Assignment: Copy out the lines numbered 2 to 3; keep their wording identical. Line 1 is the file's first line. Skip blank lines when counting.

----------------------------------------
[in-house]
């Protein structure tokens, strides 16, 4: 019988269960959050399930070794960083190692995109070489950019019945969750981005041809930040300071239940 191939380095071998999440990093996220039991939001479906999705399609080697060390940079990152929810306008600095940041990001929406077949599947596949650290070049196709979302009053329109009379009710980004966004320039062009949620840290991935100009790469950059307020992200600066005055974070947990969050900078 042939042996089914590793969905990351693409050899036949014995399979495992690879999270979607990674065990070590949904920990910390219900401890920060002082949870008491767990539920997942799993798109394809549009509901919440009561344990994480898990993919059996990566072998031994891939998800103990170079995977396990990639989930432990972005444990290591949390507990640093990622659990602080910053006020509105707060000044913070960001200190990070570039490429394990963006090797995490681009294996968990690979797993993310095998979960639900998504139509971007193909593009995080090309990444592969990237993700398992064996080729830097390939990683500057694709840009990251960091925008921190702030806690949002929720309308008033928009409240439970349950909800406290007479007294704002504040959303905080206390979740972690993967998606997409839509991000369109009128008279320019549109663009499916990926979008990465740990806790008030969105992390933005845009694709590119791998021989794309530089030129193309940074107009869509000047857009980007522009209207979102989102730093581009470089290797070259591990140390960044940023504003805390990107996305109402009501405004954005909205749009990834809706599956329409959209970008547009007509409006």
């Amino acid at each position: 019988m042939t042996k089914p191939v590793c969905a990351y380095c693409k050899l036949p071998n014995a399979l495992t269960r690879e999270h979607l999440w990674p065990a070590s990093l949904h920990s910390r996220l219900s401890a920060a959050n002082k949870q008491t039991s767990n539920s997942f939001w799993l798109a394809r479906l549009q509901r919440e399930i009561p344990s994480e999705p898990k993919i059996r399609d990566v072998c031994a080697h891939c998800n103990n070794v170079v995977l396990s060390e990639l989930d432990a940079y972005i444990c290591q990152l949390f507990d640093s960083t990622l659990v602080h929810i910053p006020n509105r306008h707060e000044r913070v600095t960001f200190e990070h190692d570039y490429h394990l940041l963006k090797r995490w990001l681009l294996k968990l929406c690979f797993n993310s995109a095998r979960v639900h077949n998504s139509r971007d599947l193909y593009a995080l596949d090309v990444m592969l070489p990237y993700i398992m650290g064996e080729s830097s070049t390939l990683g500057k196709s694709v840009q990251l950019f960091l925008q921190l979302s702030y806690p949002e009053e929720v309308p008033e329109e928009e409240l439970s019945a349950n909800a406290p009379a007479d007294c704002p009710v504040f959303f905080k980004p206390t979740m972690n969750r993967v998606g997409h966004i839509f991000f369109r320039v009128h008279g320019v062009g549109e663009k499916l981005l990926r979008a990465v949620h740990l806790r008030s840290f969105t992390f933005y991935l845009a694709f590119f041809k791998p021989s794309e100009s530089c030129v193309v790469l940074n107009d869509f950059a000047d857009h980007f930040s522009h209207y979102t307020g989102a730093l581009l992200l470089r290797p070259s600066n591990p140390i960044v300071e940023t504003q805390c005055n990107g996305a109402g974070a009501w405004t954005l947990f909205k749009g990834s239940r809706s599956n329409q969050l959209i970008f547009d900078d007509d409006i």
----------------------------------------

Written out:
């Protein structure tokens, strides 16, 4: 019988269960959050399930070794960083190692995109070489950019019945969750981005041809930040300071239940 191939380095071998999440990093996220039991939001479906999705399609080697060390940079990152929810306008600095940041990001929406077949599947596949650290070049196709979302009053329109009379009710980004966004320039062009949620840290991935100009790469950059307020992200600066005055974070947990969050900078 042939042996089914590793969905990351693409050899036949014995399979495992690879999270979607990674065990070590949904920990910390219900401890920060002082949870008491767990539920997942799993798109394809549009509901919440009561344990994480898990993919059996990566072998031994891939998800103990170079995977396990990639989930432990972005444990290591949390507990640093990622659990602080910053006020509105707060000044913070960001200190990070570039490429394990963006090797995490681009294996968990690979797993993310095998979960639900998504139509971007193909593009995080090309990444592969990237993700398992064996080729830097390939990683500057694709840009990251960091925008921190702030806690949002929720309308008033928009409240439970349950909800406290007479007294704002504040959303905080206390979740972690993967998606997409839509991000369109009128008279320019549109663009499916990926979008990465740990806790008030969105992390933005845009694709590119791998021989794309530089030129193309940074107009869509000047857009980007522009209207979102989102730093581009470089290797070259591990140390960044940023504003805390990107996305109402009501405004954005909205749009990834809706599956329409959209970008547009007509409006």
């Amino acid at each position: 019988m042939t042996k089914p191939v590793c969905a990351y380095c693409k050899l036949p071998n014995a399979l495992t269960r690879e999270h979607l999440w990674p065990a070590s990093l949904h920990s910390r996220l219900s401890a920060a959050n002082k949870q008491t039991s767990n539920s997942f939001w799993l798109a394809r479906l549009q509901r919440e399930i009561p344990s994480e999705p898990k993919i059996r399609d990566v072998c031994a080697h891939c998800n103990n070794v170079v995977l396990s060390e990639l989930d432990a940079y972005i444990c290591q990152l949390f507990d640093s960083t990622l659990v602080h929810i910053p006020n509105r306008h707060e000044r913070v600095t960001f200190e990070h190692d570039y490429h394990l940041l963006k090797r995490w990001l681009l294996k968990l929406c690979f797993n993310s995109a095998r979960v639900h077949n998504s139509r971007d599947l193909y593009a995080l596949d090309v990444m592969l070489p990237y993700i398992m650290g064996e080729s830097s070049t390939l990683g500057k196709s694709v840009q990251l950019f960091l925008q921190l979302s702030y806690p949002e009053e929720v309308p008033e329109e928009e409240l439970s019945a349950n909800a406290p009379a007479d007294c704002p009710v504040f959303f905080k980004p206390t979740m972690n969750r993967v998606g997409h966004i839509f991000f369109r320039v009128h008279g320019v062009g549109e663009k499916l981005l990926r979008a990465v949620h740990l806790r008030s840290f969105t992390f933005y991935l845009a694709f590119f041809k791998p021989s794309e100009s530089c030129v193309v790469l940074n107009d869509f950059a000047d857009h980007f930040s522009h209207y979102t307020g989102a730093l581009l992200l470089r290797p070259s600066n591990p140390i960044v300071e940023t504003q805390c005055n990107g996305a109402g974070a009501w405004t954005l947990f909205k749009g990834s239940r809706s599956n329409q969050l959209i970008f547009d900078d007509d409006i």